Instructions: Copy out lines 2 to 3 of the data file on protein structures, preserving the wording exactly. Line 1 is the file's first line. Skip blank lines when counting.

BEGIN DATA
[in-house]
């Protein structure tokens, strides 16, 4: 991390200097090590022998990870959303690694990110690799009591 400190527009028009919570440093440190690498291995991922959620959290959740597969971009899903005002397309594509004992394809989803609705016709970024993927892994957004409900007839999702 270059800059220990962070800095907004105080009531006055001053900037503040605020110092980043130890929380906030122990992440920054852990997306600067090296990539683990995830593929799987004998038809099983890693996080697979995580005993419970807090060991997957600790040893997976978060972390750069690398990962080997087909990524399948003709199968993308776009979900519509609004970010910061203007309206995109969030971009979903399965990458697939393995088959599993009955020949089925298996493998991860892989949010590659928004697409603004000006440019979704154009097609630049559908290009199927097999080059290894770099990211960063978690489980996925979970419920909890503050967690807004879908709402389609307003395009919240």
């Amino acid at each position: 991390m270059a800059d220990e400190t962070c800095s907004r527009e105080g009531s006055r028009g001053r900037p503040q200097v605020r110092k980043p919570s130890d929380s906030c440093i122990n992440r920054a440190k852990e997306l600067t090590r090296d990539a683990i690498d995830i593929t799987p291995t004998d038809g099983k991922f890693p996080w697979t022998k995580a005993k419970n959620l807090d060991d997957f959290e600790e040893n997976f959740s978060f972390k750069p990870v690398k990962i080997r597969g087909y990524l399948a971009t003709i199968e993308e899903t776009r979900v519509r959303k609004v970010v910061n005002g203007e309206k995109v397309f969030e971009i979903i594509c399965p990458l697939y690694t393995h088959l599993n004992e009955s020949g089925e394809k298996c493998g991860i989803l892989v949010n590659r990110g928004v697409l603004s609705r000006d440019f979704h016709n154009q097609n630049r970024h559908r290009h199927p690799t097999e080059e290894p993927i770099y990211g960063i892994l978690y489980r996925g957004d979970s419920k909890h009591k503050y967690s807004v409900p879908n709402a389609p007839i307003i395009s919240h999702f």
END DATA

């Protein structure tokens, strides 16, 4: 991390200097090590022998990870959303690694990110690799009591 400190527009028009919570440093440190690498291995991922959620959290959740597969971009899903005002397309594509004992394809989803609705016709970024993927892994957004409900007839999702 270059800059220990962070800095907004105080009531006055001053900037503040605020110092980043130890929380906030122990992440920054852990997306600067090296990539683990995830593929799987004998038809099983890693996080697979995580005993419970807090060991997957600790040893997976978060972390750069690398990962080997087909990524399948003709199968993308776009979900519509609004970010910061203007309206995109969030971009979903399965990458697939393995088959599993009955020949089925298996493998991860892989949010590659928004697409603004000006440019979704154009097609630049559908290009199927097999080059290894770099990211960063978690489980996925979970419920909890503050967690807004879908709402389609307003395009919240």
């Amino acid at each position: 991390m270059a800059d220990e400190t962070c800095s907004r527009e105080g009531s006055r028009g001053r900037p503040q200097v605020r110092k980043p919570s130890d929380s906030c440093i122990n992440r920054a440190k852990e997306l600067t090590r090296d990539a683990i690498d995830i593929t799987p291995t004998d038809g099983k991922f890693p996080w697979t022998k995580a005993k419970n959620l807090d060991d997957f959290e600790e040893n997976f959740s978060f972390k750069p990870v690398k990962i080997r597969g087909y990524l399948a971009t003709i199968e993308e899903t776009r979900v519509r959303k609004v970010v910061n005002g203007e309206k995109v397309f969030e971009i979903i594509c399965p990458l697939y690694t393995h088959l599993n004992e009955s020949g089925e394809k298996c493998g991860i989803l892989v949010n590659r990110g928004v697409l603004s609705r000006d440019f979704h016709n154009q097609n630049r970024h559908r290009h199927p690799t097999e080059e290894p993927i770099y990211g960063i892994l978690y489980r996925g957004d979970s419920k909890h009591k503050y967690s807004v409900p879908n709402a389609p007839i307003i395009s919240h999702f």